From Volume 7, Issue 3 of EIR Online, Published Jan. 15, 2008

United States News Digest

Bill Clinton Calls for Protection of Homeowners and Banks

Jan. 9 (EIRNS)—Speaking on Hillary Clinton's behalf at a campaign event Jan. 7, former President Bill Clinton gave a relatively elaborated presentation of the subprime mortgage crisis, including the role of hedge funds. While falling short of endorsing Lyndon LaRouche's Homeowners and Bank Protection Act, Hillary Clinton's call for moratorium on foreclosures and a freeze on monthly mortgages payments is the only comprehensive proposal so far offered by any Presidential candidate, to the housing and banking crisis.

Responding to a question about the subprime mortgage issue, Clinton pointed out that the way subprime mortgages often worked, is that people were buying houses that cost more than they could afford, often by just paying interest for the first five years or so.

Clinton explained that "banks packaged these mortgages and sold them to investment houses and hedge funds, who then sold them as investment vehicles to others, and they turned out not to be such good investments, and when they started going down in value, it cascaded back, and the subprime mortgages failed as investment vehicles."

"So then they wind up back on the books of the bank as bad debt," Clinton said, and the banks come under pressure "to rewrite the mortgage, which has the effect of raising the monthly mortgage rate of the person that got the mortgage in the first place, which means we're at risk of foreclosing on huge numbers of people who never missed a single mortgage payment."

This is "dumb," Clinton declared, adding that, "It will cause cataclysm in the real estate market, and throw a lot of middle class people out of their homes. Hillary asked the President to do something about this six months before they announced anything, and her program is to first have a 90-day moratorium, no foreclosures, and during that 90 days, give everybody a chance to renegotiate their mortgage in a way that will get the bank out of trouble, but [it] has to have a five-year freeze on the monthly payments of the homeowners."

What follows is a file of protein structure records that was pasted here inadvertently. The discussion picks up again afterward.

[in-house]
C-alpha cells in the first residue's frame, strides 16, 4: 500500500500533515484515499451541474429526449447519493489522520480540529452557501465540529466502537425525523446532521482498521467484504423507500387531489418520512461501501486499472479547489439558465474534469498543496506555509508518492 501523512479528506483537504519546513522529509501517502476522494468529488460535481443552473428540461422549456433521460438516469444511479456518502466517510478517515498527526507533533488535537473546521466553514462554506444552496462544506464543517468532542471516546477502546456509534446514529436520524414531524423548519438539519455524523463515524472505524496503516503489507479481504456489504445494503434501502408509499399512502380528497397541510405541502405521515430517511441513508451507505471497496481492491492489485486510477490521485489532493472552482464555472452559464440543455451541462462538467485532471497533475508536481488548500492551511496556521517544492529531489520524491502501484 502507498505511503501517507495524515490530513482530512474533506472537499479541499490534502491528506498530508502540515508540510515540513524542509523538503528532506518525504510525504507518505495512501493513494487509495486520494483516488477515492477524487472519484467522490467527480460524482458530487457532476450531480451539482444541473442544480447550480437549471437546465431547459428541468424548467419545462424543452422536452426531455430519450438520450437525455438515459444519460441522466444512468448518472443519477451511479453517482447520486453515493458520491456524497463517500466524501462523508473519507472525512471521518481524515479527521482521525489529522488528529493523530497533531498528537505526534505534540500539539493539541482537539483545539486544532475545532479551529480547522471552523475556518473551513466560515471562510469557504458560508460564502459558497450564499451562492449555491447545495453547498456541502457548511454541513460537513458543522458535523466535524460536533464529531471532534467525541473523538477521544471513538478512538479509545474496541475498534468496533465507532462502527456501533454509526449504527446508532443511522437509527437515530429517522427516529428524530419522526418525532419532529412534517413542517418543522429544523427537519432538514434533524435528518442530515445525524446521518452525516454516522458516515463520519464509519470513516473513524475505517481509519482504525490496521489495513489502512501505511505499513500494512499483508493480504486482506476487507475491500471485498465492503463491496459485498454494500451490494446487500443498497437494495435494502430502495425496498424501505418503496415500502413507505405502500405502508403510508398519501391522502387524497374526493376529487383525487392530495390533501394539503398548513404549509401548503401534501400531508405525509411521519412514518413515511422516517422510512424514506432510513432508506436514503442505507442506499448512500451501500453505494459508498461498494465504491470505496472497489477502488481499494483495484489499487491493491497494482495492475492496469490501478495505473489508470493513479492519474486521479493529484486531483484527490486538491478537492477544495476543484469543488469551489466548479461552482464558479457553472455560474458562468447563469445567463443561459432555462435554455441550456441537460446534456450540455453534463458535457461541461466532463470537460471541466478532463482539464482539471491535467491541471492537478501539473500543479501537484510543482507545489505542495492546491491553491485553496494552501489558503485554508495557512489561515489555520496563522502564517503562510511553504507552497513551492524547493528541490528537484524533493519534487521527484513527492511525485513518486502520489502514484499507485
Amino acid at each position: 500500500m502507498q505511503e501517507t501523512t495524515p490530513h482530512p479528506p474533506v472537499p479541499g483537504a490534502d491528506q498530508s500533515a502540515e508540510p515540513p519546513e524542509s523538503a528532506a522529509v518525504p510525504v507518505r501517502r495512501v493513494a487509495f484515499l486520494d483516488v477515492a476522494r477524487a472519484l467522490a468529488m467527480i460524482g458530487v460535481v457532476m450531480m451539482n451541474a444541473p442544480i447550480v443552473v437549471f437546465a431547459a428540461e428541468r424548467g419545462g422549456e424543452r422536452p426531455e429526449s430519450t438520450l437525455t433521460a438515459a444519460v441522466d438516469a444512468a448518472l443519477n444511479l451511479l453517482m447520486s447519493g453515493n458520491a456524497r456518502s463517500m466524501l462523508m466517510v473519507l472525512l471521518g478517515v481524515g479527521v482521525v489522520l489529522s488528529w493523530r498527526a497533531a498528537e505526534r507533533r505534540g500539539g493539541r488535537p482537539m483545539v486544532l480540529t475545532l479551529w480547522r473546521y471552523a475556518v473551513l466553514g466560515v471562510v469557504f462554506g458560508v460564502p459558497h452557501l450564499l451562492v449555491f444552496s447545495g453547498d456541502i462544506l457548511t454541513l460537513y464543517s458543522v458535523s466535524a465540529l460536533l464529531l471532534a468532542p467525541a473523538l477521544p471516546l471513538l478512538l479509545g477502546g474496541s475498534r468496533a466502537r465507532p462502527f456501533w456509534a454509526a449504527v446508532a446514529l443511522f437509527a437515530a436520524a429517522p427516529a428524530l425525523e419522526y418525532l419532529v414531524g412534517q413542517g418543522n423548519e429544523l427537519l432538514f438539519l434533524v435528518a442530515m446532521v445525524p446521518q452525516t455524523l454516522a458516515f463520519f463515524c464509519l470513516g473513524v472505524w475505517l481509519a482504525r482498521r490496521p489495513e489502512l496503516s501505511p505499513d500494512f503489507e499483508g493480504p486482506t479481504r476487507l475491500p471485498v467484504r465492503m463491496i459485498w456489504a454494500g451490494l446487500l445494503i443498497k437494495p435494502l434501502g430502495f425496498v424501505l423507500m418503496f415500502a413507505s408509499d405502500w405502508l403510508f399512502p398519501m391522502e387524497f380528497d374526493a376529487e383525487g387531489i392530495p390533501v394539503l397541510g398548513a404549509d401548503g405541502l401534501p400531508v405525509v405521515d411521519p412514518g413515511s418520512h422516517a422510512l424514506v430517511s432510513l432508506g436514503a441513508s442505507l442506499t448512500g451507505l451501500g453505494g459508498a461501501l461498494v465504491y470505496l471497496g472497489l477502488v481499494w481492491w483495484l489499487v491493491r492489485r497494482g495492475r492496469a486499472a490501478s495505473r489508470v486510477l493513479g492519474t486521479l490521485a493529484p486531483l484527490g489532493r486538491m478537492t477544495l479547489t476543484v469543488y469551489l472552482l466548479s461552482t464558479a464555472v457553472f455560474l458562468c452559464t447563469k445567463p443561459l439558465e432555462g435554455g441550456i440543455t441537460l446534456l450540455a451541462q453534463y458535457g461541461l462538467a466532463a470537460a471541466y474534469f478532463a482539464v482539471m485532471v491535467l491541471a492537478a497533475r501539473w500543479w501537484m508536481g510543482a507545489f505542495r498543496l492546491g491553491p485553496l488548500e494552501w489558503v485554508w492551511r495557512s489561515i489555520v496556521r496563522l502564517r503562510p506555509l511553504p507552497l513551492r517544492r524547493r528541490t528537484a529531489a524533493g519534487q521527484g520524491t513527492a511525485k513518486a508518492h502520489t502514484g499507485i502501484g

"It will require some federal money," Clinton continued. "It will be much, much cheaper—take my word for it—much cheaper than having all these houses foreclosed on and having the value plummet, then having them resold and having huge numbers of Americans who will never own a home again in their lives."

Clinton concluded by warning that "it's going to take a much more aggressive intervention than the government has proposed, so far, to avoid that."

Gulf Confrontation Stirs Interest in Iran Bill

Jan. 10 (EIRNS)—The office of Rep. Walter Jones (R-N.C.) told EIR that the latest naval confrontation between a U.S. destroyer and Iranian speedboats in the Persian Gulf has sparked renewed interest in, and more potential co-sponsorship, of Jones's HJR 14, introduced in January 2007.

The resolution requires that, absent a national emergency created by an attack, or a demonstrably imminent attack, by Iran upon the United States or its armed forces, the President must consult with Congress and receive specific authorization prior to initiating any use of military force against Iran.

Reps. Jones, Wayne Gilchrest (R-Md.), Ron Paul (R-Tex.), and William Delahunt (D-Mass.) also introduced HJR 53 in November 2007, to strengthen the War Powers Act, such that Congress would be required to exercise its responsibility in the declaration of any war. This resolution is awaiting action in the House Foreign Affairs Committee.

Wexler Denounces Bush's 'Surge of Lies'

Jan. 10 (EIRNS)—Rep. Robert Wexler (D-Fla.) became the first member of Congress to say openly that Bush's "surge" in Iraq is not working, and to criticize fellow Democrats for saying it is.

In a Jan. 8 statement entitled, "Surge of Lies," Wexler wrote: "A new troubling myth has taken hold in Washington and it is critical that the record is set straight. According to the mainstream media, Republicans, and unfortunately even some Democrats, the President's surge in Iraq has been a resounding success. In fact, nothing could be further from the truth.